Self-Development Knowledge Base

emotion

Main topic:

Emotions describe a range of feelings and sensations that we often cannot cognitively explain or process. Love, anger, frustration, happiness, and fear are good examples.

“Emotions are, in essence, impulses to act, the instant plans for handling life that evolution has instilled in us.”
   - Daniel Goleman, psychologist 

Are Emotions Necessary?

It is a fallacy to believe, as many cultures do, that humans would be better off without emotions, or that we can divorce ourself from emotions.

Emotions play a huge role...

  • In mental health
  • In guiding us towards Valued Living
  • In social contexts and connection, including trust, leadership, tribal affiliation, romantic connection

Physical Sensation of Emotions

Many emotional sensations are directly correlated with neurotransmitters, and can be thought of as common to all mammals.

  • Desire (dopamine)
  • Fear (cortisol)
  • Love & Attachment towards someone (oxytocin)
  • Victory & Achievement (serotonin)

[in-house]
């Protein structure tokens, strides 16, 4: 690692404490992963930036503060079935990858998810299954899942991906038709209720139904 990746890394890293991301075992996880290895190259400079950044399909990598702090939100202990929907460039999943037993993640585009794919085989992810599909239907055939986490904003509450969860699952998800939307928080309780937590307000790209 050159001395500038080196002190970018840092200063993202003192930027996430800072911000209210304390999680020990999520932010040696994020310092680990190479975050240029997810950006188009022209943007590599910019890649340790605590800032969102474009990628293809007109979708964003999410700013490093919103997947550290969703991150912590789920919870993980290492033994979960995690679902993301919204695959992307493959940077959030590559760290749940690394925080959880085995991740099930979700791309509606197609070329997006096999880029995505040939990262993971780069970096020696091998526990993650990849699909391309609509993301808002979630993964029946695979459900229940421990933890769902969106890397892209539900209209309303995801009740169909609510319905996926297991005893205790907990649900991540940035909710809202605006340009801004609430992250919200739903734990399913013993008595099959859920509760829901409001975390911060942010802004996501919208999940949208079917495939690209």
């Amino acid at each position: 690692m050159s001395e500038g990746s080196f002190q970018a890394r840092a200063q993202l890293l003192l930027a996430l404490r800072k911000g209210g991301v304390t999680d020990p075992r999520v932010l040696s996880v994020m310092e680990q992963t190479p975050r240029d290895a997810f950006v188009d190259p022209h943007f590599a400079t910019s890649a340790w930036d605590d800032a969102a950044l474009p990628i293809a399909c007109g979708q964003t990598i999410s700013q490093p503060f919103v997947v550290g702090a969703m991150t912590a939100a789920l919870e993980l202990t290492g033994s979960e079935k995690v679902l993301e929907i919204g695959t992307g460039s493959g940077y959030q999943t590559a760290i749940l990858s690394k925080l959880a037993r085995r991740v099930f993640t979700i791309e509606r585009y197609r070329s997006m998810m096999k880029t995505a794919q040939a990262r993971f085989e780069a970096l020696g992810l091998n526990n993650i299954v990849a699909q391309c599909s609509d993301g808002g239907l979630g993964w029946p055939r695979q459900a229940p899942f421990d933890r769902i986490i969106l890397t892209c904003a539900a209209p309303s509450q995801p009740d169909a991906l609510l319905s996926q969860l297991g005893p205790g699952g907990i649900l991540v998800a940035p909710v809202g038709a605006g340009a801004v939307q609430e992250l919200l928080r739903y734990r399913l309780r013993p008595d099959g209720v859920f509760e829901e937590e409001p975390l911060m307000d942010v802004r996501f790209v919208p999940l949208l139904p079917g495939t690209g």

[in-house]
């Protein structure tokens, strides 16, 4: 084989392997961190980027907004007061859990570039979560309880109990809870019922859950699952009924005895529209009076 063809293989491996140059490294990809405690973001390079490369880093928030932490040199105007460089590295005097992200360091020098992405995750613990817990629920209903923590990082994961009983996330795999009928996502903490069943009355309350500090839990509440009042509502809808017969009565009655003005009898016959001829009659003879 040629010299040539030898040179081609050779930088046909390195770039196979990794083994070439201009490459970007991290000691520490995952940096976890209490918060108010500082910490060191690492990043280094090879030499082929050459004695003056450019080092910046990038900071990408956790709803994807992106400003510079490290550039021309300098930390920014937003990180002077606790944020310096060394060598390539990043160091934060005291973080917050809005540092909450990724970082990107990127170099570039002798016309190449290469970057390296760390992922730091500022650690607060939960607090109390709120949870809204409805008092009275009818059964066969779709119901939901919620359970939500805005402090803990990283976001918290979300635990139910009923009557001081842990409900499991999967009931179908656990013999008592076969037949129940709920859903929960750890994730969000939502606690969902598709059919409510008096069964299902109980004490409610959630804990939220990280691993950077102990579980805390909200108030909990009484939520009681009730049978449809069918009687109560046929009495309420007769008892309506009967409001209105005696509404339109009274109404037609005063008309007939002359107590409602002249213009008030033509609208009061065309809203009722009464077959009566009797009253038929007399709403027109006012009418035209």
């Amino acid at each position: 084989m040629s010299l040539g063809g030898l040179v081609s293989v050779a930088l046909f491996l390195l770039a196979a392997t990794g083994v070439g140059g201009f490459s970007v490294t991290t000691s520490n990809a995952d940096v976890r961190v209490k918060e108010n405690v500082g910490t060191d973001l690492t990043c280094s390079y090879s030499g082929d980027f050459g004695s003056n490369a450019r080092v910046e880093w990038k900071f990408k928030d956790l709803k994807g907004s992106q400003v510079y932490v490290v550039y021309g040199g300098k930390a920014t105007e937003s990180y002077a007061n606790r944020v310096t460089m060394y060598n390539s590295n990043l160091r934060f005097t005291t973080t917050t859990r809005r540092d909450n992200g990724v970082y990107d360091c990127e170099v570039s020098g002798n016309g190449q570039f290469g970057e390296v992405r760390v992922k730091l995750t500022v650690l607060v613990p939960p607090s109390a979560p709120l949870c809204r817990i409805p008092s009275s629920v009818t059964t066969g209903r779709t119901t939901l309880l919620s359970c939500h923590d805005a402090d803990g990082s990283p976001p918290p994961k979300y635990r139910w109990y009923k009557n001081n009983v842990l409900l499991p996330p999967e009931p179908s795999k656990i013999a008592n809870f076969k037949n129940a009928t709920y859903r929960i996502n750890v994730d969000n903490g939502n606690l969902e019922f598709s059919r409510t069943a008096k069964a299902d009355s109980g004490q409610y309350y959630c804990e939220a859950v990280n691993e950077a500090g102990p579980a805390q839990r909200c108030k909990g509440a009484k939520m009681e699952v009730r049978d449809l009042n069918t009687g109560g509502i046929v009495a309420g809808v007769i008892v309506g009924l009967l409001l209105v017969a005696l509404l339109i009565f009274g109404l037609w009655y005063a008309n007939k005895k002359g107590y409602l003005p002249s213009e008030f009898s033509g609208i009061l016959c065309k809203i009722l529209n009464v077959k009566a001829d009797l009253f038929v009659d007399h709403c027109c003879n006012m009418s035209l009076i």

Plutchik's Wheel of Emotions

Deeper reading on Plutchik's Wheel of Emotions.

In 1980, Robert Plutchik constructed diagram of emotions visualising eight basic emotions: joy, trust, fear, surprise, sadness, disgust, anger and anticipation. 

Plutchik also theorized twenty-four "Primary", "Secondary", and "Tertiary" dyads (feelings composed of two emotions). The wheel emotions can be paired in four groups:

  1. Primary dyad = one petal apart = Love = Joy + Trust
  2. Secondary dyad = two petals apart = Envy = Sadness + Anger
  3. Tertiary dyad = three petals apart = Shame = Fear + Disgust
  4. Opposite emotions = four petals apart = Anticipation ≠ Surprise

Emotions can be mild or intense; for example, distraction is a mild form of surprise, and rage is an intense form of anger. 

Fisually, the kinds of relation between each pair of emotions are:

Plutchik's Wheel of Emotions

Further Information

Book - Emotional Intelligence: Why it can Matter More Than IQ